Doces de espécie

Doces de espécie

Doces de espécie

I’m a little curious about the translation for these little things.

Doces de espécie translates from Portuguese as “kind of sweet” when you ask Google, but I think it may be more along the lines of ‘special sweet’. Who knows?

Aside from the curious name, these are some rather addictive little cookies – cakes – tarts or whatever category they fall in. They’re unique to the town of Alcântara on the northern Atlantic coast of Brazil; a town that once flourished during the cotton trade, but dwindled when slavery was done away with.

Read more about my visit to Alcântara here.

Doces de espécie

Doces de espécie take on the appearance of tortoises. Why? That’s something else I’d like to know. A round savoury pastry base, a small protrusion that forms the head of the tortoise, and a mound of sweet macaroon-like coconut forming the shell. There’s even a swirl of pastry on top; much like the marginals on a real tortoises shell.

With coconut being the main ingredient, freshly grated coconut seems like the way to go no matter what recipe you look at online. Should anyone attempt this recipe at home with the idea of using dried desiccated coconut, I’m not sure what the outcome would be. If anything, I’d probably rehydrate it in some warm water – draining it it really well before using it.

Doces de espécie

Thanks to owning a fab little coconut grater I picked up at the Fiji Market in Sydney many years ago, grating the coconuts is a breeze. Beats hacking the flesh out of the shell, dangerously slicing off the outer skin and laboriously grating it by hand.

One thing I did do differently to the recipes I looked at online, is I brushed on a little egg before baking them. It adds more colour to the coconut and pastry; especially when baking in a regular oven, rather than a wood-fired oven like Alcântara resident Dona Maria made in this video I watched numerous times before making them myself.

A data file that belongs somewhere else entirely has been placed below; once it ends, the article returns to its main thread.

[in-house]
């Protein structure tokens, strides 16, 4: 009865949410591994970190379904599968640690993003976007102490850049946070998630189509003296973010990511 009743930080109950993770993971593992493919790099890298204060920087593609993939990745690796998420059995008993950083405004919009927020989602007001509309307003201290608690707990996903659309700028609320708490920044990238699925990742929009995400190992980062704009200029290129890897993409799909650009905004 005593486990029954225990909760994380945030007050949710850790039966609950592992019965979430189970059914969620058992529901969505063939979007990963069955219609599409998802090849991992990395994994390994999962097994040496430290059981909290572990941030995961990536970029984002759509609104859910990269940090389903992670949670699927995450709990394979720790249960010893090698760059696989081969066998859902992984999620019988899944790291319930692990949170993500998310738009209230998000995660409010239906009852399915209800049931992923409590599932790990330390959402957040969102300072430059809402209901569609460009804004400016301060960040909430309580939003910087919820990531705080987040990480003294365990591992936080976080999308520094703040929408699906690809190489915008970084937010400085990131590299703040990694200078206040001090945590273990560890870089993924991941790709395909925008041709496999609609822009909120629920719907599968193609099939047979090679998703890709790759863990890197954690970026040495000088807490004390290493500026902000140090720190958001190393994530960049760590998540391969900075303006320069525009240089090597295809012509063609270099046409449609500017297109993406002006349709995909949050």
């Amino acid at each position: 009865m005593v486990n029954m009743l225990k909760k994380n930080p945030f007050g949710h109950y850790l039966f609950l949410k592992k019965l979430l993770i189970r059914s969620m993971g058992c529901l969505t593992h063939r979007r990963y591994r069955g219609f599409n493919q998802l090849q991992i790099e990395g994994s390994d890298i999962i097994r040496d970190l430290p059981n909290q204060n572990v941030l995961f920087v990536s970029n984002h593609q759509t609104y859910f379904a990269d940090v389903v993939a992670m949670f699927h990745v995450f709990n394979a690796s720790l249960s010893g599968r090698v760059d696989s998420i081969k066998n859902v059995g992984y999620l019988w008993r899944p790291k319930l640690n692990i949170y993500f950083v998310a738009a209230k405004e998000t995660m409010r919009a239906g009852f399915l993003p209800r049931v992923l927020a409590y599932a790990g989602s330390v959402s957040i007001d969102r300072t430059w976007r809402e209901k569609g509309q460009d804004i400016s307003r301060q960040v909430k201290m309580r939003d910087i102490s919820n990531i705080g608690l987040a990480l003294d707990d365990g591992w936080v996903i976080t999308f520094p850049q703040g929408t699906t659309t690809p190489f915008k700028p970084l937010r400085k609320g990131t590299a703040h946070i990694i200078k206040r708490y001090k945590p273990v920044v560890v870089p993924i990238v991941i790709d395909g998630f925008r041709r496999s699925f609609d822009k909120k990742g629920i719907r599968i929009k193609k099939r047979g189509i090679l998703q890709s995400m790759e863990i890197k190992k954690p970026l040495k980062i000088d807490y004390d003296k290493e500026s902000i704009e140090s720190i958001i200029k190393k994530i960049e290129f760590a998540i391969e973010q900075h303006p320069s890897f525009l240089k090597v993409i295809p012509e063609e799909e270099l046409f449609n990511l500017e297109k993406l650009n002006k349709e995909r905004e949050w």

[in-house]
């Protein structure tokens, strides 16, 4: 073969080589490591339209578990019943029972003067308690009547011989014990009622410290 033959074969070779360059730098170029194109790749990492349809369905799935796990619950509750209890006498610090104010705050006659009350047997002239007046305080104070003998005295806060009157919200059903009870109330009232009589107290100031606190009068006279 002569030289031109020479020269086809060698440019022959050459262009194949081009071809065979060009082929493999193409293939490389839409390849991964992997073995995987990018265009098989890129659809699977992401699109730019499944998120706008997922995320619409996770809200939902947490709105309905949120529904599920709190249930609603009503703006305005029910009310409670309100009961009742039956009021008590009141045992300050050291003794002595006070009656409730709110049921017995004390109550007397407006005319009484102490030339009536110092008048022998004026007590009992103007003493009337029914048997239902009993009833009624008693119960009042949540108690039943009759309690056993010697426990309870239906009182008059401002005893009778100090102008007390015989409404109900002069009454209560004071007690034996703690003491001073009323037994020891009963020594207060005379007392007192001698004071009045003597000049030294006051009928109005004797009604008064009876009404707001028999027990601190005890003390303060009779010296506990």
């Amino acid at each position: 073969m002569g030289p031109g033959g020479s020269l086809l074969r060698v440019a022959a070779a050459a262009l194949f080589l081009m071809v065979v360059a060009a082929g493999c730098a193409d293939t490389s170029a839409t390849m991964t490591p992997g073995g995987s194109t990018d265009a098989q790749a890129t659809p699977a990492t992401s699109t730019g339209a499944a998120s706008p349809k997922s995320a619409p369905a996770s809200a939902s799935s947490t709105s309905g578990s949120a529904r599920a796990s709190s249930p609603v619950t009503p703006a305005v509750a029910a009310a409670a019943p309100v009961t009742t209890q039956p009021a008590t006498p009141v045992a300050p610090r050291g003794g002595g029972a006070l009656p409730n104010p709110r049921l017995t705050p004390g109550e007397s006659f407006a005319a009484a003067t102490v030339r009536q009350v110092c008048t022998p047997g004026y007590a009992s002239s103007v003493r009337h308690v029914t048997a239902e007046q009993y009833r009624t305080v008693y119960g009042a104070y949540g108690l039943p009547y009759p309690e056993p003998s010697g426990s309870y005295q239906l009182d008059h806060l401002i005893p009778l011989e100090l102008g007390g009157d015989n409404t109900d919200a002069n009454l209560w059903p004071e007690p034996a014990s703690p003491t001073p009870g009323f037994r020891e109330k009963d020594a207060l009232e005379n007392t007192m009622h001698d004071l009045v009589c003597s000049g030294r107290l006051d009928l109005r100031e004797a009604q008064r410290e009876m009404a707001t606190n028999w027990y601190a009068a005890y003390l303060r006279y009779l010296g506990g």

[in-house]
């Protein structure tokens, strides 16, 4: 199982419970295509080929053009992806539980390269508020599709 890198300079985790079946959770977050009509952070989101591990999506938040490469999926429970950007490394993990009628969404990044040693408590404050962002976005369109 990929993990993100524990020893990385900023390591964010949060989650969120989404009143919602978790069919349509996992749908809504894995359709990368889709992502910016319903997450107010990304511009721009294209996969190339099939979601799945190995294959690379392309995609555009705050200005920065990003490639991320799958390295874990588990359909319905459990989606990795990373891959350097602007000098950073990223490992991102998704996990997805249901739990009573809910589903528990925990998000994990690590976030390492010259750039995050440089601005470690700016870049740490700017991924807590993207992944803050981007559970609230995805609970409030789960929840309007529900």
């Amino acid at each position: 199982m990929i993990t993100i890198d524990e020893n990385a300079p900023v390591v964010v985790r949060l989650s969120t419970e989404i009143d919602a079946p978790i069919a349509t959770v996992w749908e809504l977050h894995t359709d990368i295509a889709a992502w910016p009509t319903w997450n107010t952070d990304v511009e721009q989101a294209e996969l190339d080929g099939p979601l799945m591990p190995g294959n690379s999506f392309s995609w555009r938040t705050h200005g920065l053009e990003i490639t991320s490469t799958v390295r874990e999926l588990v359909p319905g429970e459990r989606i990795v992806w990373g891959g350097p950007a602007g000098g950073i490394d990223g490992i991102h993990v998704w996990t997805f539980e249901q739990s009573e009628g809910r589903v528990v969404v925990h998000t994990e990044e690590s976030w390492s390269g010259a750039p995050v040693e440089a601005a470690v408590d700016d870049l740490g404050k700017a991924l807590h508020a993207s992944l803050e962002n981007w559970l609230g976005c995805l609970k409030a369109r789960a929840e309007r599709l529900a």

Recipe adapted from here and by watching this video.

*Cooling Rack supplied by International Bakeware

Doces de espécie

 

Print Recipe
Doces de espécie
Unique to the historic town of Alcântara, these doces de espécie are for all you coconut lovers.
Doces de espécie
Course Dessert
Cuisine Brazilian
Servings
servings
Ingredients
Topping
Pastry
Course Dessert
Cuisine Brazilian
Servings
servings
Ingredients
Topping
Pastry
Doces de espécie
Instructions
Topping
  1. Place the grated coconut, caster sugar and butter into a saucepan. Using your hand, squish the ingredients together for 3-4 minutes until it's sticky and it feels like the sugar has dissolved. Toss in the cloves, cinnamon and water.
  2. Put the saucepan over medium-high heat and cook, stirring frequently for 10-15 minutes - or until it comes together and the coconut mixture feels sticky when you feel it between your fingertips.
  3. Set aside to cool completely before making the pastry.
Pastry
  1. Put the flour, salt and butter into the bowl of a food processor. Pulse a few times to incorporate the butter through the flour. Gradually add the water, pulsing frequently until the mixture starts to come together.
  2. Transfer the crumbly dough onto a work surface and knead for 5 minutes until smooth and it springs back a little when poked. Add a little more water if too dry, or more flour if too sticky.
  3. Cover and allow to rest for 10 minutes.
To assemble
  1. Preheat the oven to 180°C and line 2 baking trays with baking paper, then lightly spray with oil or grease with butter.